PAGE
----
By bringing attention to the very first encounters with uncertainty in early rabbinic literature (the Mishna and Tosefta), Halbertal insightfully demonstrates the ways in which early Jewish legal authorities were keenly interested in “demarcate[ing] and limit[ing] the destabilizing power of doubt and fear of uncertainty.” The heaps of laws surrounding states of uncertainty – which Halbertal correctly describes as some of the most complex areas of Jewish law – were not designed, by virtue of their sheer volume and complexity, to increase anxiety but to quell it. Early rabbinic engagement with doubt was thus an expression of liberation, not legal bondage. Its intent was not to compound hair-splitting laws on top of likely never-to-be-experienced hypotheticals for the sake of burdening Jews with laws where none previously existed, thereby adding to their already extensive repertoire of rules. Rather, this complex system was intended to free up the Jewish practitioner.

more here.

The Stylish Disaffection of “Divorcing”

Dustin Illingworth at the Paris Review:

Susan Taubes’s fiction is animated by an unbearable awareness of death. Her first and only novel, Divorcing (1969), had the working title To America and Back in a Coffin. (An apt title, but deemed unmarketable and rejected by her publishers.) Like her contemporary Ingeborg Bachmann, Taubes’s fiction transposes existential mysteries with aesthetic ones. (There are other similarities between the pair: both published only one novel; both novels feature a love interest named Ivan; neither writer would live to see fifty.) Long out of print, Divorcing will finally be reissued by NYRB Classics this month. Taubes’s foreshortened oeuvre—this novel, an unpublished novella, a handful of stories—offers a range of formal precarities that mirror states of inward collapse. Fiction seemed to give shape to her own vulnerability. A lifelong depressive, she took her own life mere weeks after Divorcing was published. Her close friend Susan Sontag later suggested it was Hugh Kenner’s New York Times review that finally pushed Taubes over the edge. “Lady novelists have always claimed the privilege of transcending mere plausibilities,” he’d written. Sontag herself would identify the body.

more here.

The Good Lord Bird and the Bloody Comedy of John Brown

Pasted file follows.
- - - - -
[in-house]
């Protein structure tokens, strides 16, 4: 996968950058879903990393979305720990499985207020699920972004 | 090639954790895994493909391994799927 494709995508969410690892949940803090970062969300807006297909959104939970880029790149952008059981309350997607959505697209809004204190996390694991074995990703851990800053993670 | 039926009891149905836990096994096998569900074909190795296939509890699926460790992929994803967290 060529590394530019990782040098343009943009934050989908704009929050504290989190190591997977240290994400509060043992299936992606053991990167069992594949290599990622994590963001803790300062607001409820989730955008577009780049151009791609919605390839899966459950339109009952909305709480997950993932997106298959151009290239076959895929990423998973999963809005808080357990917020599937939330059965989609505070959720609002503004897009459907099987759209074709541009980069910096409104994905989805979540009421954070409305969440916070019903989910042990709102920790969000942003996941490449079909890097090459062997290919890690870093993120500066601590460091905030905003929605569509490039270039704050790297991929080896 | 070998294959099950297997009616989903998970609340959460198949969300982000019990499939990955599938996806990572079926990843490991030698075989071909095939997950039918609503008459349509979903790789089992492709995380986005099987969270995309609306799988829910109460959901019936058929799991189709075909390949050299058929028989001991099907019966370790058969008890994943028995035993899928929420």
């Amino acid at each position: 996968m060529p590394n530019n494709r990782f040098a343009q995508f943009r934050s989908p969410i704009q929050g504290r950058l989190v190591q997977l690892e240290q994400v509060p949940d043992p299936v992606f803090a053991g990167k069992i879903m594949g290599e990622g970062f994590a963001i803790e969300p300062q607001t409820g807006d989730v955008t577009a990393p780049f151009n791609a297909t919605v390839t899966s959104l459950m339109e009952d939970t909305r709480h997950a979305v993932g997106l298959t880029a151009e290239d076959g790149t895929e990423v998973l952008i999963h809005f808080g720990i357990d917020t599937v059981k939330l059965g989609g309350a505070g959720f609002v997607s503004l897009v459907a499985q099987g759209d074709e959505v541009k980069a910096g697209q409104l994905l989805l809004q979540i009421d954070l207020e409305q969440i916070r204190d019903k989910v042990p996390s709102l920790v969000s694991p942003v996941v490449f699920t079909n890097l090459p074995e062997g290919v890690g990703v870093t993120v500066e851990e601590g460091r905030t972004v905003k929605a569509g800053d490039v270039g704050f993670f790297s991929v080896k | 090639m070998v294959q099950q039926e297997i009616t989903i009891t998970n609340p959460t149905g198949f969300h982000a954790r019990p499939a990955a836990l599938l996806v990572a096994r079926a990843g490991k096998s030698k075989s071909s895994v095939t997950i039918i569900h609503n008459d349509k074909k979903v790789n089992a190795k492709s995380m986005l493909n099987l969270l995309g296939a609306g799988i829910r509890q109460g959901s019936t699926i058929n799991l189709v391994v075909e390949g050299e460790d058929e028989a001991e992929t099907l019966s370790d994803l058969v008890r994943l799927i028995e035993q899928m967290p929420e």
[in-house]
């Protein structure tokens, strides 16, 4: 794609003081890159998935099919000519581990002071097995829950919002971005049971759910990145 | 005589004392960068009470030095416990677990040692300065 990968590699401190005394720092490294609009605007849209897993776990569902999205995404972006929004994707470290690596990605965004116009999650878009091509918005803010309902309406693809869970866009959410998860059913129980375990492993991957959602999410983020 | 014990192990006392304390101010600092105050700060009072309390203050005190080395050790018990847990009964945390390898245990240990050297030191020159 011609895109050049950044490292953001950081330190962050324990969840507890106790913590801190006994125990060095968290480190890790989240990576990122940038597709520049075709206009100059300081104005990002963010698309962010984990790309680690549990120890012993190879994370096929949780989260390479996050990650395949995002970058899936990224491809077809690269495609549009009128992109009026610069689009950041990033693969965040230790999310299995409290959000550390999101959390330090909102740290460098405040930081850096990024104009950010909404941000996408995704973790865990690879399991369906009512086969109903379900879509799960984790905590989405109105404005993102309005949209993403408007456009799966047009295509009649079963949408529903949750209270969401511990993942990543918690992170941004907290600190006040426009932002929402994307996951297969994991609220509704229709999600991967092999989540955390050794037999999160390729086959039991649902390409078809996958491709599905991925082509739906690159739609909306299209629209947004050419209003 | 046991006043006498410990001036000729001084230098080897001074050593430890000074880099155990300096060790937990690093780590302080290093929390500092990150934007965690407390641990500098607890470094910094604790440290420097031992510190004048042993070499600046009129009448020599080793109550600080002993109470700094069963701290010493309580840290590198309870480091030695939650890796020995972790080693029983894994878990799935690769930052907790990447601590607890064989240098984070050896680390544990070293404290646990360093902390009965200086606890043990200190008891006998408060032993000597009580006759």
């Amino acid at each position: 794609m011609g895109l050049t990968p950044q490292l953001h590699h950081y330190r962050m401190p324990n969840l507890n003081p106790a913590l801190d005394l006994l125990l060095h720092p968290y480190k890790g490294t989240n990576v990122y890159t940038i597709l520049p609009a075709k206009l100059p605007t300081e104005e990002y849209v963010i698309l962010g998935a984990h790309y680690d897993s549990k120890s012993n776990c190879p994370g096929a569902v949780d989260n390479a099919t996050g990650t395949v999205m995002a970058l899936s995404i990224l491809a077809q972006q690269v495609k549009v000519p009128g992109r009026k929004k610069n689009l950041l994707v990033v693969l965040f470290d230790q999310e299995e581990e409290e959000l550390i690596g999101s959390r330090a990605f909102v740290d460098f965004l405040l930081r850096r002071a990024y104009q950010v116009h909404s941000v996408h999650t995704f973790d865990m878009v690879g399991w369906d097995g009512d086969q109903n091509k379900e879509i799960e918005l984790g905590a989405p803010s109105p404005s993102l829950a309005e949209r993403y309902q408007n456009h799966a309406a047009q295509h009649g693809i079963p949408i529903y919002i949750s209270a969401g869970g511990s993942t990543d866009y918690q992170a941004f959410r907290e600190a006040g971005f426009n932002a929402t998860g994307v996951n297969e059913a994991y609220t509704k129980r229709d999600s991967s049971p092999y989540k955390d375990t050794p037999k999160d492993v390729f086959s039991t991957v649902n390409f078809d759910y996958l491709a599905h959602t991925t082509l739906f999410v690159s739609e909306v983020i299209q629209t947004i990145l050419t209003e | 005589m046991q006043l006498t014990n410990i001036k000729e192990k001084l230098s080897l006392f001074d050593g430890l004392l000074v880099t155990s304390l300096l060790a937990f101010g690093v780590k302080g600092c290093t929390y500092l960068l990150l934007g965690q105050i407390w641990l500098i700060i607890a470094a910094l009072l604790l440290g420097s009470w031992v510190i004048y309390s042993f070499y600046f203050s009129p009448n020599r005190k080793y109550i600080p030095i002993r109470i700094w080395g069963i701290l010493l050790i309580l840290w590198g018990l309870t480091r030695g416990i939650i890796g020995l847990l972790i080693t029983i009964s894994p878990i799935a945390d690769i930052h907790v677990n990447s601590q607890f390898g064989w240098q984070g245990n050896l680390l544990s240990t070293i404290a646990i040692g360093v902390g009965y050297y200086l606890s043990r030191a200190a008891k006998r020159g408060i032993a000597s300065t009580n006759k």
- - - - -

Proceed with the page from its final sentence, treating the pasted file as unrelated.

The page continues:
Laura Miller in Slate:

In this didactic cultural moment, when many judge works of art by whether they deliver the right message with perfect clarity, it can be easy to forget that the purpose of novels is not to teach us life lessons or instill in us the proper view on some issue. In other words, the novel isn’t a tool of moral instruction. Rather, it’s a way to imagine how morality plays out in life, to experience vicariously how human beings—flawed, mercurial, riddled with contradictions they often don’t perceive themselves—try and fail not only to do the right thing, but even to understand what the right thing is in the first place. Sometimes that gap between our aspirations or self-knowledge and our actions can be tragic, but just as often, depending on your perspective, it can be funny.

When James McBride published his National Book Award–winning novel, The Good Lord Bird, in 2013, he explained in an interview that the subject of his book—the fire-breathing abolitionist John Brown—“was so serious, and his cause was so serious, that most of what’s been written about him is really serious and, in my opinion, a little bit boring.” Now, even more than in 2013, the belief that slavery in America can only properly be addressed with pious solemnity and torture porn prevails, and confessing that you find this approach a little bit boring seems almost taboo. But The Good Lord Bird is a comic novel, an exuberant if often dark tumble through the kaleidoscope of paradoxes, absurdities, and, yes, horrors that have made up American attitudes toward race and our national identity. Because it captures the many different ways that human beings come to terms with an essentially insane institution, Showtime’s seven-part series is the rare adaptation that deepens and enriches the novel upon which it’s based.
More here.

Are the Brain’s Electromagnetic Fields the Seat of Consciousness?

Tam Hunt in Nautilus:

Christof Koch is a neuroscientist distinguished by his rock-solid scientific work and romantic yearning to understand consciousness. He recently closed an essay by wondering: “What is it about the brain, the most complex piece of active matter in the known universe, that turns its activity into the feeling of life itself?” No coincidence with that phrasing—The Feeling of Life Itself is his latest book. He argues that consciousness is produced by the brain but that it’s also more widespread in nature than we might suppose.